BEAUTY

Molecular recycling helps beauty brands reach a more circular packaging

Using raw materials like carpets, the solution can offer an alternative to, for instance, traditional glass serum bottles.
By JOHAN MAGNUSSON
November 29, 2023

One of many Nordic brands aiming to provide better beauty packaging is Lumene. By 2025, the company’s goal is to have 80% of the plastics used from recycled or renewable source.

— By using less virgin packaging materials we reduce the environmental impact of our products, Alain Mavon, VP R&D and Sustainability, explains. We have been using recycled plastics in our plastic bottles — often PET — and plastic tubes (HD-PE) since 2019. After that we have updated our makeup packaging to include recycled packaging in compacts, mascaras, and lip glosses. We also worked together with Sulapac on an important co-innovation project to use biobased and biodegradable packaging with water containing skincare formulation. We launched our best-selling moisturizers in Sulapac jar after five years of close co-operation to find a suitable technical solution for material and structure of the pack.

You’ve now also worked with molecularly recycled packaging. Tell us more.

— We were looking for a sustainable packaging option that would not compromise the product presentation. Often, glass-like plastic bottles are not made of recycled content nor are recyclable after use — this is both. For the Nordic Hydra [Lähde] Birch Dew Jelly we have used molecularly recycled packaging with 50% certified recycled content — allocated via ISCC-certified mass balance approach — which is also recyclable in the end-of-life stage. It allows visibility of the formula and elevates the overall consumer experience.

The technology comes from raw material manufacturer Eastman and packaging manufacturer Rebhan, using raw materials that otherwise could be incinerated or landfilled because they are not suitable for recycling through traditional recycling processes.

— They use for example carpets as raw material in the process. They break the raw materials into the initial building block, monomers, and through the molecular recycling process can create virgin-quality plastic materials. As part of our circular beauty strategy, we are constantly exploring new packaging solutions. This is a high quality and sustainable packaging solution which we foresee might be an alternative to traditional glass serum bottles.

What was the most challenging when working with Eastman and Rebhan (packaging manufacturer) to develop it?

— Like many of our new circular beauty project, the realisation requires parties throughout the value chain. This launch required finding the right partners to have both a suitable raw material manufacturer but also a converter to be willing to do trials with the new material in order to mould bottles out of the new material. One always needs several trials to study how the moulds work with the new materials and that was the case with this project as well. Our partner Rebhan is in the same journey of circularity with us and took the challenge.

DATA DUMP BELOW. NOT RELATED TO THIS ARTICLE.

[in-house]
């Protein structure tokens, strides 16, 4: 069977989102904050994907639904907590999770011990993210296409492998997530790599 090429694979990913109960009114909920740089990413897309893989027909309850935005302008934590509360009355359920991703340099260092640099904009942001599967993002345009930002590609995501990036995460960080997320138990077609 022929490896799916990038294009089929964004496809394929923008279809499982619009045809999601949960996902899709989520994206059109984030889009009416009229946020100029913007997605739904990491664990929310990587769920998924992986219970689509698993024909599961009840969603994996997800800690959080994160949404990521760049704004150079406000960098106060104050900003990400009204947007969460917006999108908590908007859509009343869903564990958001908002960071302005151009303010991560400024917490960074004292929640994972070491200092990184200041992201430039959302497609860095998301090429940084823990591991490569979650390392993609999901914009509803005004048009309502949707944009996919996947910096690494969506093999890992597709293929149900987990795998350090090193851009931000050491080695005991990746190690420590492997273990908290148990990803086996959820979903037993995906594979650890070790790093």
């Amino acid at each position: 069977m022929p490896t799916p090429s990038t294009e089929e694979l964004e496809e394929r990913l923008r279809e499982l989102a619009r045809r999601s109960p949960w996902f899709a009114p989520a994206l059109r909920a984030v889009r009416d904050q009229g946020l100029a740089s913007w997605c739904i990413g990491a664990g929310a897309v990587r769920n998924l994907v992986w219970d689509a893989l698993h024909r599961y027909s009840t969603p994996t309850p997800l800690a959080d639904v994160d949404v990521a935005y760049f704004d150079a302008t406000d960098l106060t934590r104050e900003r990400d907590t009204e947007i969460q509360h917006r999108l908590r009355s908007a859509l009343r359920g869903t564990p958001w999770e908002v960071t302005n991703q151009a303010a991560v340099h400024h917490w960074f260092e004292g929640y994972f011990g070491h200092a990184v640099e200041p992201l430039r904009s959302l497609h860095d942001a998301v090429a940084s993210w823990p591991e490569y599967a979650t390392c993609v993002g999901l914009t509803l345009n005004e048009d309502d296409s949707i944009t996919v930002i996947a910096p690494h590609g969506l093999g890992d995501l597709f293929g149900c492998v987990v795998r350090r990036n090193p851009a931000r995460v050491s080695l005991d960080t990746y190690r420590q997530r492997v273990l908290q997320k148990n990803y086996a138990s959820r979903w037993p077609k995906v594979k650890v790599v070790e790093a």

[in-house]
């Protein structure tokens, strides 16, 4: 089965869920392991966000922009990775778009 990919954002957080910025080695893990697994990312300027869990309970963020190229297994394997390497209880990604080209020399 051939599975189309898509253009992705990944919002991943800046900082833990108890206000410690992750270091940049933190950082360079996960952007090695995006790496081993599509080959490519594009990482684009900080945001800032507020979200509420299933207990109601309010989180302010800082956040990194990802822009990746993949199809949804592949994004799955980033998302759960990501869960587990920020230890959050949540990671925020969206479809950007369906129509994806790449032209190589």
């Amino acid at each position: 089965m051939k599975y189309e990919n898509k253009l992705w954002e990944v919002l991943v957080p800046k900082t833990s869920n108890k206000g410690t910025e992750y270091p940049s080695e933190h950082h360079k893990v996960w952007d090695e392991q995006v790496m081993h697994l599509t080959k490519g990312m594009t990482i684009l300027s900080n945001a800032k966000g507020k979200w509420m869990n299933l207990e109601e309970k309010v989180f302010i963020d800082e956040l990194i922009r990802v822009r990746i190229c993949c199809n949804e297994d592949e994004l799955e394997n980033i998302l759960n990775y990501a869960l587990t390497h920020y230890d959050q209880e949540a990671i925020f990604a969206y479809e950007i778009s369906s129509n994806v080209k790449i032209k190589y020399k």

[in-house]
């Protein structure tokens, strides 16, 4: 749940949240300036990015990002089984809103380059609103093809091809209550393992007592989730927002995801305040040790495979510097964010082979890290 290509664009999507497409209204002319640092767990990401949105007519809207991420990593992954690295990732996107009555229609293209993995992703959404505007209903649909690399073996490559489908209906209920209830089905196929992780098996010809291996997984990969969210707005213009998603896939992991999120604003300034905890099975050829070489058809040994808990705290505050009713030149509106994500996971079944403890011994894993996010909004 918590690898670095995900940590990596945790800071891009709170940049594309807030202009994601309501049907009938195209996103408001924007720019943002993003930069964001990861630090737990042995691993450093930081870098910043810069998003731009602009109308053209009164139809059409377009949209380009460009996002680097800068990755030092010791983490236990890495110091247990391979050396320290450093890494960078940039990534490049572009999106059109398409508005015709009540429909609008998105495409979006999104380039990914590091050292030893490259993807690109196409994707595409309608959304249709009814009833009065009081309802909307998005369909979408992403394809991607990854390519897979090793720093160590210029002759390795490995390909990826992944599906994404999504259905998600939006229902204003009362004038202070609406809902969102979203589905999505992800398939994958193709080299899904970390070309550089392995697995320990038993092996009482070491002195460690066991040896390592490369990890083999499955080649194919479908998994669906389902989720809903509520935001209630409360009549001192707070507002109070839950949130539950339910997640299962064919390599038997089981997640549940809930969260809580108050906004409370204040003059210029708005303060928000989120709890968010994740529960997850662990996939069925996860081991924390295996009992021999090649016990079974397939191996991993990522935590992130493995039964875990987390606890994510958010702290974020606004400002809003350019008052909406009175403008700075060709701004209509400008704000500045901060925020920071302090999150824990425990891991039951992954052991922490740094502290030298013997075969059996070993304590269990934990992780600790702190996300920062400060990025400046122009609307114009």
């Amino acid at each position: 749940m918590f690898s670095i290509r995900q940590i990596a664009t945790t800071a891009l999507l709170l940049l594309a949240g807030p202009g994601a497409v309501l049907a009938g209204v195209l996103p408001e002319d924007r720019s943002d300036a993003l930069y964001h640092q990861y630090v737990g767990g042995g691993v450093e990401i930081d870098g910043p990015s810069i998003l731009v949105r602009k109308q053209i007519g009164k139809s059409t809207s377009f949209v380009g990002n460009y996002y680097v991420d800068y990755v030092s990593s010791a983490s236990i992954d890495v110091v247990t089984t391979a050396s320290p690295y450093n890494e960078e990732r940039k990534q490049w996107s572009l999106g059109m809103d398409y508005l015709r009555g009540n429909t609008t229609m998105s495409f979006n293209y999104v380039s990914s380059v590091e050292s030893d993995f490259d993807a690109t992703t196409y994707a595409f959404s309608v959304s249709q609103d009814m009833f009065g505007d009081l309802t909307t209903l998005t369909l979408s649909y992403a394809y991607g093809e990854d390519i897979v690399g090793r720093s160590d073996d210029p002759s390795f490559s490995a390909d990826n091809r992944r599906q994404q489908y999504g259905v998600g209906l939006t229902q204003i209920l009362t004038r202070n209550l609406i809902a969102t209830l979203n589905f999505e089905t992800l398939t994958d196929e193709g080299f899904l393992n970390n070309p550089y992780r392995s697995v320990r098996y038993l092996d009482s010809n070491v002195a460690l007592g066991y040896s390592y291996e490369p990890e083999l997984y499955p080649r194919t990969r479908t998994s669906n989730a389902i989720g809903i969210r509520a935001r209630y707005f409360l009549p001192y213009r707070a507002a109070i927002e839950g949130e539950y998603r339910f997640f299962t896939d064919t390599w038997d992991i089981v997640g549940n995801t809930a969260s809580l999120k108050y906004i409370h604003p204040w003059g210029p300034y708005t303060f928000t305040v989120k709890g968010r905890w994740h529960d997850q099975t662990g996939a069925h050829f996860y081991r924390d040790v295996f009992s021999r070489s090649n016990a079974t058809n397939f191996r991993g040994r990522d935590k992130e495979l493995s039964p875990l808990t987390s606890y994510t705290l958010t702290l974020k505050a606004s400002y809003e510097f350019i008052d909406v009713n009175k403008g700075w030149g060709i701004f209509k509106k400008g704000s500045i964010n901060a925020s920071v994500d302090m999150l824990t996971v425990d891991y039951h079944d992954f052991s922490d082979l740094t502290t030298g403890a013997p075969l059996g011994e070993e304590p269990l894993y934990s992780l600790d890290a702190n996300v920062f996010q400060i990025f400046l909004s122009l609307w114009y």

We now see several strong beauty and beauty-tech players from Finland. How come?

— Finland has prepared a strategic programme to promote circular economy. The aim is to transform the economy into one that is based on the principles of circular economy by 2035. With this programme, the Finnish Government wants to strengthen Finland’s role as a leader in the circular economy. The transition is also a step towards achieving the Government’s carbon neutrality target, also by 2035, Mason shares. He continues:  

— Additionally, Finland has an oriented industry network towards sustainability, giving Finnish companies a competitive edge to embrace circular economy. In fact, we launched our first upcycled ingredient, cloudberry seed oil, already in 2001. We’re now having 29 upcycled ingredients, many of Nordic origin, featured in our products and continuing also beyond the formula, with packaging derived from side-stream of forest industry.

And now, what do you have coming in packaging innovations?

— We are kicking off a 3-year co-innovation project on upcycled berries or spruce needles waxes as side stream from food and forest industry. This project involves a dozen of partners from academia and industry and aims at developing a full value chain from raw materials, extraction, formulation, and commercialization into various products application in fashion, food, or cosmetics. In cosmetic, these waxes might replace waxes such as carnauba wax, thus bringing a much more sustainable alternative, and pending successful safety assessment for cosmetic use and formulation trials feature our future skincare, makeup, or hair care products.

— We’re the first beauty brand to bring out a bio-based facial cream packaging with both the jar and the label made of side streams from the Finnish forest industry, using a mass balance approach with certified value chain. It is made using a bio-based raw material from tall oil, which is used as a raw material in plastics production. Tall oil is a side stream product of pulp manufacturing from the Finnish forest industry. The plastic made from tall oil is widely recyclable, and the life cycle of our jars can continue in, for example, household products, Mavon concludes.


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